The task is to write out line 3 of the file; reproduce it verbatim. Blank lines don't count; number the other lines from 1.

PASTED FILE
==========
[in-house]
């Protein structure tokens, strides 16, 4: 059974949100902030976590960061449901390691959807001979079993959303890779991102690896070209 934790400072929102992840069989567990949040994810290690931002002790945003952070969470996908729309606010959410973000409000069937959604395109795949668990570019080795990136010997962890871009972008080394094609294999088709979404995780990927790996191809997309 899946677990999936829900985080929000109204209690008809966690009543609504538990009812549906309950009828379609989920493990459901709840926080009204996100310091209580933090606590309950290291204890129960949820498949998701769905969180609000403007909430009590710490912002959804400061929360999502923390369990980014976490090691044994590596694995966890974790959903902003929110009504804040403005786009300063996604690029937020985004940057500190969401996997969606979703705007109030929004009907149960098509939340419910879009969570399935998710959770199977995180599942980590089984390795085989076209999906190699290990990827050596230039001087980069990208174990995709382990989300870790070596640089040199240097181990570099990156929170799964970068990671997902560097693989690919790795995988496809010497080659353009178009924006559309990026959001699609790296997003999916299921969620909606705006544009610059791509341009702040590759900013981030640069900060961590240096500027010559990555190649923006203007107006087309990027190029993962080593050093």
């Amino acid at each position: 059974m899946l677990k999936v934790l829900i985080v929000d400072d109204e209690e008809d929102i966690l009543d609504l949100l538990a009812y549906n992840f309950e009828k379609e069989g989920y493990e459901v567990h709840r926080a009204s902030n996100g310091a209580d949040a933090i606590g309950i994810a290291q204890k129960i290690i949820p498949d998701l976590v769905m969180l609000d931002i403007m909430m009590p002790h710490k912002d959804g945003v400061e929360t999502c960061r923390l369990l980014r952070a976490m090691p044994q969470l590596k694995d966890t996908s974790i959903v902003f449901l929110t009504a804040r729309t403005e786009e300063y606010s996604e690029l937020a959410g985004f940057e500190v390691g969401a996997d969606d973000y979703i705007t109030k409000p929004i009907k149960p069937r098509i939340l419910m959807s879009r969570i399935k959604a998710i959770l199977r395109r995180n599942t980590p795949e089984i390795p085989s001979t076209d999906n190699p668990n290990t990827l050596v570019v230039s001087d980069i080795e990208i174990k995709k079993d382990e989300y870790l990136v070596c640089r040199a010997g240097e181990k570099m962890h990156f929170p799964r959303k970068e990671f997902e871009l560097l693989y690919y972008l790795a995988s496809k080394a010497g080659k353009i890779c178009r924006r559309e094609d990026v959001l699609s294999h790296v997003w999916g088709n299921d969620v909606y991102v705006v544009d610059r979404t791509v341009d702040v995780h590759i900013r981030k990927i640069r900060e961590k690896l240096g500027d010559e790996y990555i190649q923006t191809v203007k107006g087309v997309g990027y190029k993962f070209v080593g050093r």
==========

């Amino acid at each position: 059974m899946l677990k999936v934790l829900i985080v929000d400072d109204e209690e008809d929102i966690l009543d609504l949100l538990a009812y549906n992840f309950e009828k379609e069989g989920y493990e459901v567990h709840r926080a009204s902030n996100g310091a209580d949040a933090i606590g309950i994810a290291q204890k129960i290690i949820p498949d998701l976590v769905m969180l609000d931002i403007m909430m009590p002790h710490k912002d959804g945003v400061e929360t999502c960061r923390l369990l980014r952070a976490m090691p044994q969470l590596k694995d966890t996908s974790i959903v902003f449901l929110t009504a804040r729309t403005e786009e300063y606010s996604e690029l937020a959410g985004f940057e500190v390691g969401a996997d969606d973000y979703i705007t109030k409000p929004i009907k149960p069937r098509i939340l419910m959807s879009r969570i399935k959604a998710i959770l199977r395109r995180n599942t980590p795949e089984i390795p085989s001979t076209d999906n190699p668990n290990t990827l050596v570019v230039s001087d980069i080795e990208i174990k995709k079993d382990e989300y870790l990136v070596c640089r040199a010997g240097e181990k570099m962890h990156f929170p799964r959303k970068e990671f997902e871009l560097l693989y690919y972008l790795a995988s496809k080394a010497g080659k353009i890779c178009r924006r559309e094609d990026v959001l699609s294999h790296v997003w999916g088709n299921d969620v909606y991102v705006v544009d610059r979404t791509v341009d702040v995780h590759i900013r981030k990927i640069r900060e961590k690896l240096g500027d010559e790996y990555i190649q923006t191809v203007k107006g087309v997309g990027y190029k993962f070209v080593g050093r």